human beings!). Foolish. She shuffled her neuroses to the
niches of her mind, just as her therapist had taught her to
do. When Pennington (who was a coward – everyone knew it)
grabbed a thick roll of yellow tape from the trunk of their
cruiser, she didn’t go for the dog. She went for the tape,
and helped her cowardly older partner zip up the
The deputy chief remained on the sidewalk, hands on his
hips, and surveyed. Eleven cops working the scene - it
would be so easy to contaminate evidence. The last thing
any of them needed at this hour, for these fallen soldiers,
was an example of negligence (or worse, incompetence) the
shooter’s defense attorney could attack in court. And
Perry Roman had no doubt they would catch the shooter. The
morning shift came on in two hours. By 9 a.m. every street
corner in southwest Atlanta would have a shield working the
case. Two of their own were dead. Roman made a note to
himself to warn his men, when they found the shooter, not
to mortally wound the motherfucker. This was going to be a
clean, by-the-book operation. The dead deserved nothing
less (even if Harper was a lazy prick).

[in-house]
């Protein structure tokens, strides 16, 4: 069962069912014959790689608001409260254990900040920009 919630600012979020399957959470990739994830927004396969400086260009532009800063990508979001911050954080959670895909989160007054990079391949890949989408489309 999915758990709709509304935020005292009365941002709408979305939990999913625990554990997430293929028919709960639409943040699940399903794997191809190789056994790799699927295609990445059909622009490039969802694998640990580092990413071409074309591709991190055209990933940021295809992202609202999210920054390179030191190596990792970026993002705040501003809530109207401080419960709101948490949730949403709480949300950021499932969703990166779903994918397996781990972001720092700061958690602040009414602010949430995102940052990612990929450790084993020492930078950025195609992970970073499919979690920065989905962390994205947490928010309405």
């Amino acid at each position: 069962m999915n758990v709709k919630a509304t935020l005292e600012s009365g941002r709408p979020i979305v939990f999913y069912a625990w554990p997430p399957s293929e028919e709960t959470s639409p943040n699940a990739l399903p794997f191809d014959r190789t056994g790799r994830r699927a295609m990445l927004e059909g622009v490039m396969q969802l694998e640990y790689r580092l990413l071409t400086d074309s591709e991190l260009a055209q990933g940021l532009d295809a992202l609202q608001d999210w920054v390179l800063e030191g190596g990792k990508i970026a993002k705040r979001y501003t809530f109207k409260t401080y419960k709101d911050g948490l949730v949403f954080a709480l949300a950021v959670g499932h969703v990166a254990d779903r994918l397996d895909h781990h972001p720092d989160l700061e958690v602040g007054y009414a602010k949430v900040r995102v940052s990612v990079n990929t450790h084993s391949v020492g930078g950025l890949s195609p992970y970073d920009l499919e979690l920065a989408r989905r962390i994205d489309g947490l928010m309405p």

Perry fixed his gaze on the two homicide detectives. Not
his most perceptive team, but they’d suffice, at least for
two hours. Some administrators, he knew, would see this
tragedy as a chance to piggybank to a promotion. Perry
Roman just wanted to get the job done. Perry Roman was a
church-going man, went every Sunday with his wife and three
kids. If the Good Lord saw fit to reward him with a
promotion, so be it. In the meantime, he’d just be the
best man he could be.
He felt the rising sun tickle the back of his head. The
milky oval on the pavement was fading away like a dream.
Perry stared past the violence to the unkempt park on the
north side of the street, and to the elementary school on
the other side of the park.
The sniper, on the roof of the elementary school, stared
past the violence to Perry Roman. The dawn provided
adequate illumination for all sorts of misbehavior. He
tracked his rifle to the two gesticulating detectives; to
the old cop with the yellow tape and his young female
sidekick, the one who kept looking at the dog. He adjusted
his scope for the day’s new brightness and fingered his
gentle trigger. Yep. All sorts of misbehavior.